That way, TikTok content can be seen by more users who have liked similar content through the “For You Page.” FYP TikTok is an algorithm that allows trends or videos that are currently busy to appear and be viewed on the main page of the TikTok account, without having to follow the account. This also makes viral content on TikTok easy to discuss through other social media. “If we observe, it is very common for videos that are spread on Instagram or Twitter to be videos that come from TikTok,” he said.
The regional executive board (DPD) of the Nasdem Party of Bandung city also wants to make use of the advantage of TikTok. In a day, the administrators can present two to three contents. As for the theme of the content, it usually follows whatever is trending, such as the dance trend of Nayeon-Pop songs. When compared to all accounts of political parties, Nasdem Bandung is the only one that follows this trend.
Rhyma Permatasari, Deputy Head of Media and Communication at the party’s DPD of Bandung, said that trends are the main basis for his party to create content. “Obviously, we have to be aware of trends and what young people are interested in, because coincidentally, there are a lot of young people in Nasdem in Bandung, so it will be easier to get insights into what young people are interested in during the formulation process of the content,” she explained to Jaring.id through an online interview on Thursday, July 14, 2022.
She also hopes that the party’s electability in the upcoming 2024 General Election can be boosted through social media. “We see a shift in accessing information in this era, so using social media is the most rational and effective way for us to deliver information related to the Nasdem party,” Rhyma explained.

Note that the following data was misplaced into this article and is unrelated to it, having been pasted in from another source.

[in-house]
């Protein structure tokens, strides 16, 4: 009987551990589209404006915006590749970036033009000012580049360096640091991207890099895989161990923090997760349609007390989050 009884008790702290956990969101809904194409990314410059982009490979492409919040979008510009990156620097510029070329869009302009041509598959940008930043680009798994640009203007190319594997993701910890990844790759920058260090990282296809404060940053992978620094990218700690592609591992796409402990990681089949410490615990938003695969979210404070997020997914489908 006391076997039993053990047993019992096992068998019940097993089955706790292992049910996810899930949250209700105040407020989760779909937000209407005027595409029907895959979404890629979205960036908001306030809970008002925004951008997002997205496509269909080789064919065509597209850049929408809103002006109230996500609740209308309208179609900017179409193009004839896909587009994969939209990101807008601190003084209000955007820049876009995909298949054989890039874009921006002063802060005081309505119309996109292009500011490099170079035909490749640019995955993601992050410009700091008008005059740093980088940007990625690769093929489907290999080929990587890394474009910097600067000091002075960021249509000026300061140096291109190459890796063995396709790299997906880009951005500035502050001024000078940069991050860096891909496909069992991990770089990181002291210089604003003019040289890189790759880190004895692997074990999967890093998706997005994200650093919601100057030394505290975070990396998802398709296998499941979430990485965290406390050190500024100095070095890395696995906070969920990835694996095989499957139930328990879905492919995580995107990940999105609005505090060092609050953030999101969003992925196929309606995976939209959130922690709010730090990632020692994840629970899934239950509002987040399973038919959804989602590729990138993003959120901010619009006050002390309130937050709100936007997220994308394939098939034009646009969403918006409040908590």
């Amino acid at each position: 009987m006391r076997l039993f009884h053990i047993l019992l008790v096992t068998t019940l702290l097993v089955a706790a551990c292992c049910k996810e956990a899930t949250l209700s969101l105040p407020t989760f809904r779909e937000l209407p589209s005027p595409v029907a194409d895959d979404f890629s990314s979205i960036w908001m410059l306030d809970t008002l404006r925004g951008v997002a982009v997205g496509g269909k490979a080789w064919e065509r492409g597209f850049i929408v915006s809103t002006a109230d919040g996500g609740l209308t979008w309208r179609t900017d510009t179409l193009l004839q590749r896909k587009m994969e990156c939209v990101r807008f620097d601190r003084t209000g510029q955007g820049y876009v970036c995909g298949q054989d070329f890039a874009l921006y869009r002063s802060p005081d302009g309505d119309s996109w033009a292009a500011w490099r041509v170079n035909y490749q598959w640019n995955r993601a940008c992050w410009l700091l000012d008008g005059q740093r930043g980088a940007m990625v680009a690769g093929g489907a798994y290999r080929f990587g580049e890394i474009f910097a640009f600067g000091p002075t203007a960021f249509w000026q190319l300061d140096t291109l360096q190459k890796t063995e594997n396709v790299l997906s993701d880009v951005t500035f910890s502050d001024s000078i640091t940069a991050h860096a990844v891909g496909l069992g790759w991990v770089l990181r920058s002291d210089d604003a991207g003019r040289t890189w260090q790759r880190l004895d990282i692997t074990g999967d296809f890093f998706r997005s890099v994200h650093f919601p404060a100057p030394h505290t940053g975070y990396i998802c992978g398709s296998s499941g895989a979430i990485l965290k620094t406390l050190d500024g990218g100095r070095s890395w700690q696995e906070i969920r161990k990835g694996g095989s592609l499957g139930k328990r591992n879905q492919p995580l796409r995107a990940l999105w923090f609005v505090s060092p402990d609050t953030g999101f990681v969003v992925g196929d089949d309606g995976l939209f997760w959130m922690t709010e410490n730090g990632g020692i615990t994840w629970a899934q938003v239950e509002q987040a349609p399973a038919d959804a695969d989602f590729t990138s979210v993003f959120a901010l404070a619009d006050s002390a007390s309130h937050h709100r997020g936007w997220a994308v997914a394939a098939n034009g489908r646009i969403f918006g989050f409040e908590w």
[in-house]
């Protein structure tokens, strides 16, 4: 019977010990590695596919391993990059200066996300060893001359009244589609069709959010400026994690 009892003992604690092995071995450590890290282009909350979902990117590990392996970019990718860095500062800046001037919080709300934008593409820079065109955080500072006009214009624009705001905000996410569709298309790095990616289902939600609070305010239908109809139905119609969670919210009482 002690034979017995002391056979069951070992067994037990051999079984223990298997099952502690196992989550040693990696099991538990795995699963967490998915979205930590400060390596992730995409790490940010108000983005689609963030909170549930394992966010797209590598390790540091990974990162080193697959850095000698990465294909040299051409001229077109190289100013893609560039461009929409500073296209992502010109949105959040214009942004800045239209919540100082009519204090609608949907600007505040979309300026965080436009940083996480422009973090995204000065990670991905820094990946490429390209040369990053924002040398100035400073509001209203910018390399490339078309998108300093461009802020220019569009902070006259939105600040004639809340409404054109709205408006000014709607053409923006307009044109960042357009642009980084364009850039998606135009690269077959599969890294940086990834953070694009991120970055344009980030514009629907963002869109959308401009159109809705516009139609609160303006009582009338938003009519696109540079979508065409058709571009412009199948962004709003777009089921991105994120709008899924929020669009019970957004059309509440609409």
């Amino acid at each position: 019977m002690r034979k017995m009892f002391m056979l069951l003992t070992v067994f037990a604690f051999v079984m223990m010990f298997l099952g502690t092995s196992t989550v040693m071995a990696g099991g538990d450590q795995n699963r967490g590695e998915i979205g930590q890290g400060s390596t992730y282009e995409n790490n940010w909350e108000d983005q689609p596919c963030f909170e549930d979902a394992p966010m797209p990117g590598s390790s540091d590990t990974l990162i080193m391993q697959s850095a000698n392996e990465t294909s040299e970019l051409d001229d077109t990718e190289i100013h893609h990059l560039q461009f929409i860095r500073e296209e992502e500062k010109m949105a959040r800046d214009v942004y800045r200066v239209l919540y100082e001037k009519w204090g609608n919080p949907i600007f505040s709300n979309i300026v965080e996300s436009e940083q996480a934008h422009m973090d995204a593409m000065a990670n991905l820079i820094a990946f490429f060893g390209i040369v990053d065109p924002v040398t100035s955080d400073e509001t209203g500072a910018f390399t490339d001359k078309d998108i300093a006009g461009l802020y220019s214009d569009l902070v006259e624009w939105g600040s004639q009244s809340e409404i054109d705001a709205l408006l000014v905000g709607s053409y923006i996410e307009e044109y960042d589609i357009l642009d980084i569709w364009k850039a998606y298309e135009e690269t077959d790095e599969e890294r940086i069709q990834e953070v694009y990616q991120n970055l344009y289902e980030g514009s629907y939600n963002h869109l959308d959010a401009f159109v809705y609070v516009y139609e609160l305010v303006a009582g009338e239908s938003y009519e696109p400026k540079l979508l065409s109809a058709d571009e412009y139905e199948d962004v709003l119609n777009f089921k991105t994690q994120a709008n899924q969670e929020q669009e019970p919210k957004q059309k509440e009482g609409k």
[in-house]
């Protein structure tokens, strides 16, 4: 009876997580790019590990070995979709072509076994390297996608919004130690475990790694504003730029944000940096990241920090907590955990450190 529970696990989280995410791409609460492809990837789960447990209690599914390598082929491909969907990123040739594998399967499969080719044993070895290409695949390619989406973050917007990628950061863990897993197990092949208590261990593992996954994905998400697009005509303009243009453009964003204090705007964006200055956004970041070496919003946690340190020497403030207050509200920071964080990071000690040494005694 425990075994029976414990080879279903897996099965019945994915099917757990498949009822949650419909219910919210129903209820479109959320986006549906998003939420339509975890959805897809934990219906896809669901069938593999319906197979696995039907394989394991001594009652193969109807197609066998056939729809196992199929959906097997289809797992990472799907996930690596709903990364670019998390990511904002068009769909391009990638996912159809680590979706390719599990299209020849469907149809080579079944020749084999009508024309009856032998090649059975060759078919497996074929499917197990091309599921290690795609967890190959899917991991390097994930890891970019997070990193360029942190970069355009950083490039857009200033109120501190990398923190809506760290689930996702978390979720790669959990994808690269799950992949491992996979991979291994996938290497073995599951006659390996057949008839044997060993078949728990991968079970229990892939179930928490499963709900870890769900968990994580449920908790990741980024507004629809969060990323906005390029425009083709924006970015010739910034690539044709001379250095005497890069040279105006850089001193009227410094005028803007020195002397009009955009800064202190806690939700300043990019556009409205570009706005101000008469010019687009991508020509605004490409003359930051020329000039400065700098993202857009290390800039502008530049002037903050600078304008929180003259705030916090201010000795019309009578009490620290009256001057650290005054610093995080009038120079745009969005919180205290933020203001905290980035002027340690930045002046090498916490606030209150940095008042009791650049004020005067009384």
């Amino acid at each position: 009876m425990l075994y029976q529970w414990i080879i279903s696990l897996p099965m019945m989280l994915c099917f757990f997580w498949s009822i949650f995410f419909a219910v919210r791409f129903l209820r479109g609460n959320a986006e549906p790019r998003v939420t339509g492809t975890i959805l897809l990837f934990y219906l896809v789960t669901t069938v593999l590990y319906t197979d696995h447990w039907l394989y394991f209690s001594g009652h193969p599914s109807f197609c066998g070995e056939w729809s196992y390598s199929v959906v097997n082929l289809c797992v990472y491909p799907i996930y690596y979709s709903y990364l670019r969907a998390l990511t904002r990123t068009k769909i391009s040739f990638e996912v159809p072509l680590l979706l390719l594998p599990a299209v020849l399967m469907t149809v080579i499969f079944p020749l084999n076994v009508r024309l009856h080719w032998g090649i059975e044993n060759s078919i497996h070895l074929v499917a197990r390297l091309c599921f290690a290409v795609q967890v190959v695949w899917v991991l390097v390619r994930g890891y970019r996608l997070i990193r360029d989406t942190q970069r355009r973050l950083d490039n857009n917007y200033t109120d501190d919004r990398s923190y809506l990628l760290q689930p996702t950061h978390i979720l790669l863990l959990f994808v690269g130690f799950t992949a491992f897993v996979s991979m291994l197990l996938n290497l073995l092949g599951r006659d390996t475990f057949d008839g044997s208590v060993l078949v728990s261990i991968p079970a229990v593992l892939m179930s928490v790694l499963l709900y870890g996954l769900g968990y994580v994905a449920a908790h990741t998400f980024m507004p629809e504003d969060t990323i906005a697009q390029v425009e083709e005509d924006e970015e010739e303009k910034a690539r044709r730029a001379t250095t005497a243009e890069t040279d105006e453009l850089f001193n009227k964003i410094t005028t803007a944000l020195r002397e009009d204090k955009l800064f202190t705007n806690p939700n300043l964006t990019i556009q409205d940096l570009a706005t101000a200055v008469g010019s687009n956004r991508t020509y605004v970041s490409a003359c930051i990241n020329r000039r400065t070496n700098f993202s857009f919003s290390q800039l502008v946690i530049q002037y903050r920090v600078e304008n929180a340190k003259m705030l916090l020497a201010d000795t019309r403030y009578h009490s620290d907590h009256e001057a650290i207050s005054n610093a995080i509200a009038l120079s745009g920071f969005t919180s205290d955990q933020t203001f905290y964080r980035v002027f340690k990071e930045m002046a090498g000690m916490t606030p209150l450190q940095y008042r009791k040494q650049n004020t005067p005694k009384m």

In addition to building the party’s image, social media is considered quite effective as a regeneration tool. “Everyday, we always get verification requests from young people who want to join Nasdem cadres through links on social media,” she added.
In content creation, Rhyma and Mabruri both answered that they did not have a special allocation of funds, let alone using political party aid funds. The cost of production and purchase of tools comes from voluntary donations from cadres. Likewise, Mabruri acknowledged this.
On the other hand, the regional executive board of Nasdem in Surabaya utilizes political party assistance funds to produce social media content. Unang Noer, Deputy Chairman of the DPD Nasdem of Surabaya, considers the process of producing social media content as an effort by the party to provide education to cadres and the public. “There are cash aid or funds for political parties. You can check it by yourself later. We get the funds from the party’s central executive board. It is allocated for political education, including to manage contents of the party on social media). This is one of the outputs,” Unang concluded.
Danang Widoyoko, Secretary General of Transparency International Indonesia suggested that parties use other sources of funds to produce social media content. So far, according to him, political parties have had two types of assistance from the state. The first is political party aid funds that come from the government and campaign funds managed by the General Elections Commission (KPU).